Over the past several weeks I’ve had the opportunity to connect with some former colleagues who were recently let go from their employer, along with a couple of friends who are anticipating leaving their employer in the near future.
The top-of-mind question for all of them was, “What should I do first?” Of course, they’re all experienced adults who can figure things out, but their question was a poignant and familiar one for me, as I had to address that question 4.5 years ago when leaving my employer of almost 16 years.
Where to Start
While everyone’s situation is unique, I realized as I was talking things through with my friends and colleagues that there were several common themes in each conversation. Here is a short summary for others who may find themselves in or approaching that same event or season in life.
- Ground your faith – Few things shook my faith the way changes in my employment did. Not that I came close to losing my faith, but instead wondering “why” and what direction to head next were some sobering crucible times. Staying in Scripture, prayer, and community are great avenues to staying grounded.
- Be clear – Whether your job has been eliminated, you’ve resigned, you’ve been terminated, or you’re diligently planning to retire, the phrase “the devil is in the details” will ring true. All the more reason to be clear with exactly what has happened, what is available to you, and the timing of details coming down the line. For example, knowing exactly what your severance is and how filing for unemployment may or may not affect said severance.
- Emotional awareness – If you’re like most people, regardless of whether you were surprised or planned the change in employment, change can be an emotional roller coaster. Awareness of this possibility and the reality that few of us possess the ability to completely control our emotions is a great starting point.
- Know the numbers – Knowing what income streams and savings are available to cover your recurring living expenses is critical to lowering anxiety while determining how much time you can afford to take in a job transition. For more on this, please see our blog, ‘Target and Timing: Ready…Set…Wait?’.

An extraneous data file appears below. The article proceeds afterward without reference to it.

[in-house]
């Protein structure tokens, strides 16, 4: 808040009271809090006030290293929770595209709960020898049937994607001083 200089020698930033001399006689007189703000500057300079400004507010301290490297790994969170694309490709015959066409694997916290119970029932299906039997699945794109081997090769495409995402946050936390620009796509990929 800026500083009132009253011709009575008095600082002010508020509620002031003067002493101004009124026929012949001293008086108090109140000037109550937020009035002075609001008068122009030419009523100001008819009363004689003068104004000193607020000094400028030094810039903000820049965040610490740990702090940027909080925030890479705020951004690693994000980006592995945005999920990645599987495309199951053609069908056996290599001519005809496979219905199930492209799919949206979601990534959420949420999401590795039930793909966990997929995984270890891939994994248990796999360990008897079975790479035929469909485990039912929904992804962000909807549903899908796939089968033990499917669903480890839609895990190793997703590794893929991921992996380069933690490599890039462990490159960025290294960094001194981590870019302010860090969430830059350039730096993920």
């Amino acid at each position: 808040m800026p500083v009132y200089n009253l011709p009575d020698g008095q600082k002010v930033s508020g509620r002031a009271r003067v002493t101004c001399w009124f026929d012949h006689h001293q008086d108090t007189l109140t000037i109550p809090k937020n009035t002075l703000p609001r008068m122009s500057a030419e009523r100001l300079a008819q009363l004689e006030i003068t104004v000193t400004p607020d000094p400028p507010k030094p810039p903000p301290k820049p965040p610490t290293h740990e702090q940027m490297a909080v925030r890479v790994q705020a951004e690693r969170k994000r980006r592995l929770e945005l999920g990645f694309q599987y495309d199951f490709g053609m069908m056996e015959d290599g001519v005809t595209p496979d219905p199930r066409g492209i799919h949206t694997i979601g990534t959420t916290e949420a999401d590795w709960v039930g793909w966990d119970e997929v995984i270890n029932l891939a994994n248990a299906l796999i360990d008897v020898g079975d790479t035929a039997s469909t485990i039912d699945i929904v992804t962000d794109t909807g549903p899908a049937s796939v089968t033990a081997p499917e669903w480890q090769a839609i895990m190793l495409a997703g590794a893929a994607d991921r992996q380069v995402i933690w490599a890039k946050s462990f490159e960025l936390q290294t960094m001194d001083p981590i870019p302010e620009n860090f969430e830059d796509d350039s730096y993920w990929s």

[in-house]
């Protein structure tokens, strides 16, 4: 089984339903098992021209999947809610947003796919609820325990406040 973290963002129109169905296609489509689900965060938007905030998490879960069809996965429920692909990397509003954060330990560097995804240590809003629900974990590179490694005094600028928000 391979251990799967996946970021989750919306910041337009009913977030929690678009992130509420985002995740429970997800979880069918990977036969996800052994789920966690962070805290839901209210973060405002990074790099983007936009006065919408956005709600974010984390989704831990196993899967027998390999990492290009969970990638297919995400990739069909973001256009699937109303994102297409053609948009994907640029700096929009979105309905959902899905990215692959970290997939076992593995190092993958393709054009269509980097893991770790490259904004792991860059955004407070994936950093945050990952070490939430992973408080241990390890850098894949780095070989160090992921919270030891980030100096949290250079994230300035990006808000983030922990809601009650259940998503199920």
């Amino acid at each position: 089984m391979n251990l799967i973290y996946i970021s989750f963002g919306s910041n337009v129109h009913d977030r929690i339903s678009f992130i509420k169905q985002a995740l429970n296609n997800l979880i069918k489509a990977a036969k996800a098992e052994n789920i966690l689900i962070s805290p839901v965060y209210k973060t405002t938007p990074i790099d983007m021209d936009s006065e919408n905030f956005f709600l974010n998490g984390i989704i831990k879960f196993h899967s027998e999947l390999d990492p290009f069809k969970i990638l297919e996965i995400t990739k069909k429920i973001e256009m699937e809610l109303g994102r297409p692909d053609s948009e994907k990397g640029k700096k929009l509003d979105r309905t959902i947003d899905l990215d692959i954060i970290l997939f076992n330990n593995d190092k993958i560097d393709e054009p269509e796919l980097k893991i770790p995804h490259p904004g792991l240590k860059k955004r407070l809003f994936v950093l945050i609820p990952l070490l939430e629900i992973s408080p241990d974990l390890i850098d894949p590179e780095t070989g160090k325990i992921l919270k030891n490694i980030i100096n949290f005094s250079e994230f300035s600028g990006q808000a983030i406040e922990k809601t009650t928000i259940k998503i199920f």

- Take your time – Depending on what the numbers look like in #4, using some time to reflect and think about what the possibilities are for you is vitally important. Give yourself the gift of time to step back, be circumspect, and deliberate in deciding what you might do next. This is an underutilized area, and it is understandable why. Being “unplugged” in your career after actively working for years isn’t the most comfortable position to be in, but if you use your time wisely, you’ll never regret accepting that gift!
- Practice your lines – The inevitable question you’ll receive from almost everyone you speak with about job transition is something along the lines of, “So, what happened? What prompted your departure from XYZ?” Practicing your response out loud will pay off. Having many lines running around in your head is quite different than being clear and concise with a calm response.
- Resumes – Your resume is a critical component of your job search, yet it’s #7 for a reason – – look at the previous six items again. If you’ve gone through those steps, your resume preparation will flow much better than if you leap into it with step #2. Also, I’d encourage you to fashion a resume that truly reflects who you are and what you do best rather than simply trying to match it up to a job posting. You can learn about unique distinctions in our blog, ‘Is Your Resume Distinctive?’.
- Ignite your network – Statistics regularly show us that most jobs come from connecting with someone who knows someone. There’s a reason the adage of “It all comes down to who you know” is a truism. Most people jump into filling out job applications before tapping into their network, and it shows up in the length of time it takes for them to land a job.
- Begin the exploration – Truly working and expanding your network allows you to execute a life-changing job transition. Meeting with people you haven’t met before and effectively/efficiently asking for their help is a terrific way to maximize the priorities you’ve invested in thus far. Please check out the book, “The 20 Minute Networking Meeting” by Marcia Ballinger and Nathan Perez for what I consider to be the “gospel” of networking. (Linked here)
Begin and End With God
Matthew 6:33 clearly tells us what our overall priority should be: “But seek first the kingdom of God and His righteousness, and all these things shall be added to you.” Begin with God and end with God. Scripture doesn’t give us specifics on how to use our time other than to continually reinforce the fact that we are, indeed, spiritual beings who need redemption and then guidance from our Lord and Master, Jesus Christ. Let’s keep first things first during our seasons of change, and ask our Creator to help us discern the rest. Blessings!
Dave Sparkman currently serves as the volunteer Crossroads Career board chair and local ministry leader. He is also the founder and managing director of Spark Your Culture, a corporate culture consulting firm. Prior to that he worked at UnitedHealth Group, a Fortune #5 public company, serving in the role of Chief Culture Officer. His unemployment experience came from the implosion of Arthur Andersen, where he served as the West Region Managing Partner, People.